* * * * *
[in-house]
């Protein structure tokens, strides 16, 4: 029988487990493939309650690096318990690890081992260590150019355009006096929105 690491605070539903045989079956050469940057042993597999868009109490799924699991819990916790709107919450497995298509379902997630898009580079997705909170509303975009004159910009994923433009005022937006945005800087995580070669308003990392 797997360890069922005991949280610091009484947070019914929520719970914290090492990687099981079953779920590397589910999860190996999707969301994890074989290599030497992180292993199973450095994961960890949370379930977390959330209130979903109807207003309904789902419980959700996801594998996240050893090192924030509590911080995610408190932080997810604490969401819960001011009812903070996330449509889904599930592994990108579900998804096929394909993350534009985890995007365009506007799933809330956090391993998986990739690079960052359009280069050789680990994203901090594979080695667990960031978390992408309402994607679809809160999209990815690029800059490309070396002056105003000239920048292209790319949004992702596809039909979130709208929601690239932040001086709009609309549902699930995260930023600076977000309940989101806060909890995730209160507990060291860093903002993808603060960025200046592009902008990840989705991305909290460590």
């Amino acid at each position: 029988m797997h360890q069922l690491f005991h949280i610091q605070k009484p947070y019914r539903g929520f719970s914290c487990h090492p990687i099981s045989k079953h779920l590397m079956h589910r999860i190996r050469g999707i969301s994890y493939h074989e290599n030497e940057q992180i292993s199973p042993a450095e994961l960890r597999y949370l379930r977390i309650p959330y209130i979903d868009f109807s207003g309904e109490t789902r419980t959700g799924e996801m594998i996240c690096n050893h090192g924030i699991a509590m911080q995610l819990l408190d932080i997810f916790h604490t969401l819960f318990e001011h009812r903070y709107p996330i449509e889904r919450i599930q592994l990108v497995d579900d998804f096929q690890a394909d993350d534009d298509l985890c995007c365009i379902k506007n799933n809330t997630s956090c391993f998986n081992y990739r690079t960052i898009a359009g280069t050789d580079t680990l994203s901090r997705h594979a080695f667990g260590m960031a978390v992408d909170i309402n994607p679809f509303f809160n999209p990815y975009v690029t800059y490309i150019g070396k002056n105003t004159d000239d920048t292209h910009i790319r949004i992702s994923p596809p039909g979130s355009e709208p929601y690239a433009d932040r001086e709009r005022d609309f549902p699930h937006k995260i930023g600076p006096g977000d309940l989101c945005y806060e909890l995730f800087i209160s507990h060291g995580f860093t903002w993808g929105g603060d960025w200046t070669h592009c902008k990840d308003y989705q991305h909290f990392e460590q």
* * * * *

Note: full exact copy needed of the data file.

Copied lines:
[in-house]
């Protein structure tokens, strides 16, 4: 029988487990493939309650690096318990690890081992260590150019355009006096929105 690491605070539903045989079956050469940057042993597999868009109490799924699991819990916790709107919450497995298509379902997630898009580079997705909170509303975009004159910009994923433009005022937006945005800087995580070669308003990392 797997360890069922005991949280610091009484947070019914929520719970914290090492990687099981079953779920590397589910999860190996999707969301994890074989290599030497992180292993199973450095994961960890949370379930977390959330209130979903109807207003309904789902419980959700996801594998996240050893090192924030509590911080995610408190932080997810604490969401819960001011009812903070996330449509889904599930592994990108579900998804096929394909993350534009985890995007365009506007799933809330956090391993998986990739690079960052359009280069050789680990994203901090594979080695667990960031978390992408309402994607679809809160999209990815690029800059490309070396002056105003000239920048292209790319949004992702596809039909979130709208929601690239932040001086709009609309549902699930995260930023600076977000309940989101806060909890995730209160507990060291860093903002993808603060960025200046592009902008990840989705991305909290460590």
């Amino acid at each position: 029988m797997h360890q069922l690491f005991h949280i610091q605070k009484p947070y019914r539903g929520f719970s914290c487990h090492p990687i099981s045989k079953h779920l590397m079956h589910r999860i190996r050469g999707i969301s994890y493939h074989e290599n030497e940057q992180i292993s199973p042993a450095e994961l960890r597999y949370l379930r977390i309650p959330y209130i979903d868009f109807s207003g309904e109490t789902r419980t959700g799924e996801m594998i996240c690096n050893h090192g924030i699991a509590m911080q995610l819990l408190d932080i997810f916790h604490t969401l819960f318990e001011h009812r903070y709107p996330i449509e889904r919450i599930q592994l990108v497995d579900d998804f096929q690890a394909d993350d534009d298509l985890c995007c365009i379902k506007n799933n809330t997630s956090c391993f998986n081992y990739r690079t960052i898009a359009g280069t050789d580079t680990l994203s901090r997705h594979a080695f667990g260590m960031a978390v992408d909170i309402n994607p679809f509303f809160n999209p990815y975009v690029t800059y490309i150019g070396k002056n105003t004159d000239d920048t292209h910009i790319r949004i992702s994923p596809p039909g979130s355009e709208p929601y690239a433009d932040r001086e709009r005022d609309f549902p699930h937006k995260i930023g600076p006096g977000d309940l989101c945005y806060e909890l995730f800087i209160s507990h060291g995580f860093t903002w993808g929105g603060d960025w200046t070669h592009c902008k990840d308003y989705q991305h909290f990392e460590q």